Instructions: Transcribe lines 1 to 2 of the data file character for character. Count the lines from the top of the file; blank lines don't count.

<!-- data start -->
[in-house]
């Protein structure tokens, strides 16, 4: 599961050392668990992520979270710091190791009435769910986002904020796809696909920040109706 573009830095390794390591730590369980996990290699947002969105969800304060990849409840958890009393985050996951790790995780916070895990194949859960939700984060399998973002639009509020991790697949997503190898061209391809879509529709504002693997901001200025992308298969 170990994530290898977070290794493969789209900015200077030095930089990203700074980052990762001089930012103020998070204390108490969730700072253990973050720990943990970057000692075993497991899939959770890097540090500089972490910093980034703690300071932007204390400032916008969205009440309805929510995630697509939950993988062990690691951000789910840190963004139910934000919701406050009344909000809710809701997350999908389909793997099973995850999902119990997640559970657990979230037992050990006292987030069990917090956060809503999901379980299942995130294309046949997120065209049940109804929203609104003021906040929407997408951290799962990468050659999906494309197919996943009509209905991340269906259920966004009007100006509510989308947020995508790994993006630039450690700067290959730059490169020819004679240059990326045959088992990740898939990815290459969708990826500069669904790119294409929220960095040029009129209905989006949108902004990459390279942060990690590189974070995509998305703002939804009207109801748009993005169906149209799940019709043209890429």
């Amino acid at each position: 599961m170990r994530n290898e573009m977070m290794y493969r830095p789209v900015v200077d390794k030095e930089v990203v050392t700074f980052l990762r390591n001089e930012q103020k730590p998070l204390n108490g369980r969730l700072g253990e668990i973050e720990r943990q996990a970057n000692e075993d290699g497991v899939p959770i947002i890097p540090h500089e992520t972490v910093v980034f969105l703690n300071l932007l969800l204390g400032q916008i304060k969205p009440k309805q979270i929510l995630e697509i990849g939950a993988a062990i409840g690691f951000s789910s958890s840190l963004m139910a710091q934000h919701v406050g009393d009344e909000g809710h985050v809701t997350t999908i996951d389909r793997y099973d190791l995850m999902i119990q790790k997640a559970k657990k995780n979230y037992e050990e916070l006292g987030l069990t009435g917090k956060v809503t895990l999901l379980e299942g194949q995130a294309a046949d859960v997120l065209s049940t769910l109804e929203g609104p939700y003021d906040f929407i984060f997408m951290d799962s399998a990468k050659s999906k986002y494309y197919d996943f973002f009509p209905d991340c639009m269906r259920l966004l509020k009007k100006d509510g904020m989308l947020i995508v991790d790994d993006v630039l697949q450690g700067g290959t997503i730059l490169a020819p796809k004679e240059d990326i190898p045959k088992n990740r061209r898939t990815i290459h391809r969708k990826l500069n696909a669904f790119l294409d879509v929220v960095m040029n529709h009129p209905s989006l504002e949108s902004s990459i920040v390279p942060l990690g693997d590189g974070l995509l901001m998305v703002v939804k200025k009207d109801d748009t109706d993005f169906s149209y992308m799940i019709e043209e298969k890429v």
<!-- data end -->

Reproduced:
[in-house]
């Protein structure tokens, strides 16, 4: 599961050392668990992520979270710091190791009435769910986002904020796809696909920040109706 573009830095390794390591730590369980996990290699947002969105969800304060990849409840958890009393985050996951790790995780916070895990194949859960939700984060399998973002639009509020991790697949997503190898061209391809879509529709504002693997901001200025992308298969 170990994530290898977070290794493969789209900015200077030095930089990203700074980052990762001089930012103020998070204390108490969730700072253990973050720990943990970057000692075993497991899939959770890097540090500089972490910093980034703690300071932007204390400032916008969205009440309805929510995630697509939950993988062990690691951000789910840190963004139910934000919701406050009344909000809710809701997350999908389909793997099973995850999902119990997640559970657990979230037992050990006292987030069990917090956060809503999901379980299942995130294309046949997120065209049940109804929203609104003021906040929407997408951290799962990468050659999906494309197919996943009509209905991340269906259920966004009007100006509510989308947020995508790994993006630039450690700067290959730059490169020819004679240059990326045959088992990740898939990815290459969708990826500069669904790119294409929220960095040029009129209905989006949108902004990459390279942060990690590189974070995509998305703002939804009207109801748009993005169906149209799940019709043209890429």